Transformative Sex Panel

May 15, 2010

Just a heads up that I’m going to be a guest speaker at Coyote Con on Saturday, May 22nd at 1PM EST on the Transformative Sex panel, along with
Teresa Wymore, David Sklar, and Joely Sue Burkhart.

The idea for the panel came from a post that Joely did earlier this year about how sex can be used to further both the plot and your character’s journey through the story.

To attend any of the chats at Coytoe Con you have to be registered but registration is free and you can do that here

All the chat sessions are held over the weekends and I’ve attended a few and I’ve been impressed with the quality of the chats. I’m hoping this will become an annual event.

If you’ve missed chats, on this page you’ll find the transcripts. Some of the chats have been on artificial intelligence and sex, costumes in fiction, creating religions and worlds, etc. Check it out!

I’ve finally started draft of 4,500 word short story I want to submit at the end of the month. And I’m getting ready for Wiscon which is now only two weeks away! Creating worksheets for Tarot Workshop, mulling over structure and topics for panel I’m moderating, etc, etc, etc.

Again, where is the darn time going! May 15th!?! Really!?! Already!?!


News and more news…

April 28, 2010

Wow, hadn’t realized it’s been over two week since my last crazy post. The one where I was screaming my head off.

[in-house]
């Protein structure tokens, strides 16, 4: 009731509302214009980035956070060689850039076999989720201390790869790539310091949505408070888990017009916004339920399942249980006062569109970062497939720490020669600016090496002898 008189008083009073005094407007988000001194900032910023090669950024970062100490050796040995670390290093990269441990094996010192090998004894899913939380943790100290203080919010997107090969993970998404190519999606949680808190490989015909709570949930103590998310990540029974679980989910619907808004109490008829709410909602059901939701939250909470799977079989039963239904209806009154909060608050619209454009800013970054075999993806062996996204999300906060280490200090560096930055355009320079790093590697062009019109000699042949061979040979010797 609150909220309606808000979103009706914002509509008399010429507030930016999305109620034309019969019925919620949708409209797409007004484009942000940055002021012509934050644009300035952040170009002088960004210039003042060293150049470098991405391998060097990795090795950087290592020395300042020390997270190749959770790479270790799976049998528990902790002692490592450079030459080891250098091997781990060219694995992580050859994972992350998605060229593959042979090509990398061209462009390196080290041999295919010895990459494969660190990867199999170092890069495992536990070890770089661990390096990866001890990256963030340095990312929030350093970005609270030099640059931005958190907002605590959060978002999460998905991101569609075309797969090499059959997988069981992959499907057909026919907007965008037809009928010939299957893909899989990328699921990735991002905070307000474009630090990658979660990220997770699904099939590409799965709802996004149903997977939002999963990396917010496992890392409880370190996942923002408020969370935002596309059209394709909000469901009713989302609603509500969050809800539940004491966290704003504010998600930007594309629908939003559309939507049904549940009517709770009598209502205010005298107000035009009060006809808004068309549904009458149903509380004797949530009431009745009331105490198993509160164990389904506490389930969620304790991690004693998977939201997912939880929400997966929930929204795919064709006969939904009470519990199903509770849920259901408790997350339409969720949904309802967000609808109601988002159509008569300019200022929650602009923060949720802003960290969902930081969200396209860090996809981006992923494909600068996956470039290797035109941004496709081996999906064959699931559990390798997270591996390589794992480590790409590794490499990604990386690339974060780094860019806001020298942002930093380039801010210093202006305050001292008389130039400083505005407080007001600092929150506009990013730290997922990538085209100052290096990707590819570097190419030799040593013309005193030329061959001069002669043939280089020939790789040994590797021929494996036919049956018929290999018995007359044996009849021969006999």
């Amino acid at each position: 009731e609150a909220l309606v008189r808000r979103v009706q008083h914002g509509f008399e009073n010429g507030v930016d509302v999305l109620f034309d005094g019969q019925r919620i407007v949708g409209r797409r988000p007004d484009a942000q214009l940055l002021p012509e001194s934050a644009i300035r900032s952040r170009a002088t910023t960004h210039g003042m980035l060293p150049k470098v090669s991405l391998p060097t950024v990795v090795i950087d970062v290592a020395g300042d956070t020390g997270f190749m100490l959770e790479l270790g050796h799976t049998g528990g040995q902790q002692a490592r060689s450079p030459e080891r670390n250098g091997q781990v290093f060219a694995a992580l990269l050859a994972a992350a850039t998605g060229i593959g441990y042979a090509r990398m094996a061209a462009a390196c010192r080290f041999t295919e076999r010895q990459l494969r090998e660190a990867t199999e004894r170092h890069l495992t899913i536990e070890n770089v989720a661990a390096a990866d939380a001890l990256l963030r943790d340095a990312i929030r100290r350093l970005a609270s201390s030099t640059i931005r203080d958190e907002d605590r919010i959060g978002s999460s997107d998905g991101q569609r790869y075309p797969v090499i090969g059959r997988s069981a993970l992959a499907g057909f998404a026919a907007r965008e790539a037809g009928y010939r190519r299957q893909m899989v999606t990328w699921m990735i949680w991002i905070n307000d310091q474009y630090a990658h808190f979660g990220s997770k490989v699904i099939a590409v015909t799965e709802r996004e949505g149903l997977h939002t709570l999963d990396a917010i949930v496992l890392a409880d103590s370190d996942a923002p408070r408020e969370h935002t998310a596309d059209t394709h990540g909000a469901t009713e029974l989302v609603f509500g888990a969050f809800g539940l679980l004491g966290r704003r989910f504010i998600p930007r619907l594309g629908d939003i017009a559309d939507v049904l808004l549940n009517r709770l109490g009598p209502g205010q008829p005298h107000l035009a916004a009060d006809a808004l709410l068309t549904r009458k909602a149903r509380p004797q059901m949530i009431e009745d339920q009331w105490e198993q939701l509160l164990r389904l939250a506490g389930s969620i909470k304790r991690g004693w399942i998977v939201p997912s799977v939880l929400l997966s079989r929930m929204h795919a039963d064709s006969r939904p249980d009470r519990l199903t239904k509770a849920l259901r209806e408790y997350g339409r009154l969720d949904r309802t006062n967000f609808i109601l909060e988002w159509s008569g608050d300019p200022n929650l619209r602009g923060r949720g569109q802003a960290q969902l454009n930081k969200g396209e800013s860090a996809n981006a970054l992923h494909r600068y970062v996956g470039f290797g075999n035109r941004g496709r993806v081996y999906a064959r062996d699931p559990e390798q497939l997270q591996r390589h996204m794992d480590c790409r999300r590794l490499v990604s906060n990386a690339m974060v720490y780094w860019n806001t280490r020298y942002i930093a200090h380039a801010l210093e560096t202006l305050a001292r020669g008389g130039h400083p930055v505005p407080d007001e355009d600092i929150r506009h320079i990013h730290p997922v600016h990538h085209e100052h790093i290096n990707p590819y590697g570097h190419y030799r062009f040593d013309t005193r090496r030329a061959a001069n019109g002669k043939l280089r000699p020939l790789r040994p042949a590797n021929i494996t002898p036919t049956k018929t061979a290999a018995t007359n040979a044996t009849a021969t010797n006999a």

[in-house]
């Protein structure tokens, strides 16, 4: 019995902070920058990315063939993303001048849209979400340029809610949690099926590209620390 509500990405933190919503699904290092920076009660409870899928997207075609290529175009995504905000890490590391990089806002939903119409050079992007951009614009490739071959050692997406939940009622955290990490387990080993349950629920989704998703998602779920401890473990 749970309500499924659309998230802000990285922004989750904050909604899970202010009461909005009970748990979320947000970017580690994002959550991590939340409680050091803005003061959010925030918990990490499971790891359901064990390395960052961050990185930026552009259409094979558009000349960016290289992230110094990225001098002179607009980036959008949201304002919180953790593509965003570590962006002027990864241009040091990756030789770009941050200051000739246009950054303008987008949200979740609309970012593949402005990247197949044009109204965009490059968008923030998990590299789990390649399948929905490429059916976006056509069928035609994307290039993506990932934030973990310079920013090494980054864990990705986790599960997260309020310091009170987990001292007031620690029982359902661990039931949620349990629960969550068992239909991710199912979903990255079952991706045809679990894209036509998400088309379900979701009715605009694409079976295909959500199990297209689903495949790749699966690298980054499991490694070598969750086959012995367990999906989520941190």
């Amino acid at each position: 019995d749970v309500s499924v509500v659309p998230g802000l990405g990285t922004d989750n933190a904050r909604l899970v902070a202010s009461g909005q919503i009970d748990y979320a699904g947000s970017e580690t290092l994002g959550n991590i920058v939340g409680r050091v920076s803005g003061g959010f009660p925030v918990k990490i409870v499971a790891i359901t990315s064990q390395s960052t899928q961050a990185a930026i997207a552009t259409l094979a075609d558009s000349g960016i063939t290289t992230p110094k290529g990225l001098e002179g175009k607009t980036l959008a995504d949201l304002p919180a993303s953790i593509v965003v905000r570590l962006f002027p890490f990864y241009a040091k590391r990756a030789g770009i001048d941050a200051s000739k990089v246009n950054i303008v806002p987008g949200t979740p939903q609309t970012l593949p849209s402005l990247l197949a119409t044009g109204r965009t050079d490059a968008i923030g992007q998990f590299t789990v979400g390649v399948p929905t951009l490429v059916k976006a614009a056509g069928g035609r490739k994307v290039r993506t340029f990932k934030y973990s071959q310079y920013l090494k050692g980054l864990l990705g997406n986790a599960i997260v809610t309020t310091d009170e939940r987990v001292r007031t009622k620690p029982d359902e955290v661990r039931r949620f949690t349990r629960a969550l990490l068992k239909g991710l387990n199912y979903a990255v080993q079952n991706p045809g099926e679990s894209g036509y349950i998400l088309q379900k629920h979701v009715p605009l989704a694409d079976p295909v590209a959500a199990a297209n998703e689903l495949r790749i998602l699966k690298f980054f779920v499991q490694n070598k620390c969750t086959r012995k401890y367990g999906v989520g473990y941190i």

I’ve got some news to share, so here goes.

First off, I received confirmation from editor D. L. King that my short story “Elementary, My Dear Sir”, will be in the upcoming anthology called Spank! It will be released sometime in the fall.

Next, I’m participating in the first annual Coyote Con. It’s a 31 day digital conference for writers of speculative fiction. I’ll be participating on May 22nd in a chat on Transformative Sex with Joely Sue Burkhart, Teresa Wymore and David Sklar under my other nom de plume, Anna Black.

Registration is free and you can sign up at the website.

In conjunction with Coyote Con, my friend Joely Sue Burkhart is hosting MayNoWriMo. What’s great about MayNoWriMo is that you can set ANY goal you want for the month of May.

So if all you want to do for May is finish a short story or write a synopsis or write 100 words a day, you set the goal. There will be prizes and the yahoo group is already becoming a very lively place to hang out at.

My MayNoWriMo goal is to finish and submit a 4,500 word short story.

Okay, next is Wiscon. (May 28 – May 31st). I’m all signed up for that and I’m going to be on three panels, do a reading from one of my vampire stories and put on my tarot and writing workshop. So I’ll be spending May getting ready for that.

And I’m still working on edits for Ellora’s Cave for the two novellas that will be coming out soon. Plus I’m working on other writing projects. And I’m starting a new job on Monday. So May is going to be a crazy but fun month. At least I hope it’s fun.

I’ve been watching quite a few movies I had hoped to blog about but I’m afraid I’ll have to save those for another time.

I’m planning on using my blog to keep track of my progress during May because not only am I doing MayNoWriMo, I’ve set myself a weight-loss goal for May.

Anyway, that’s the news and updates for now. May 1st is this coming Saturday so I need to get cracking.

Oh, yeah. Forgot to mention. I didn’t finish Script Frenzy. 😦 I had to work on edits all during April and that was not the month to be trying something new like writing a script. But there’s always next year. I learned a lot, however, and I don’t regret the time, albeit brief as it was, I spent in the world of scriptwriting. 🙂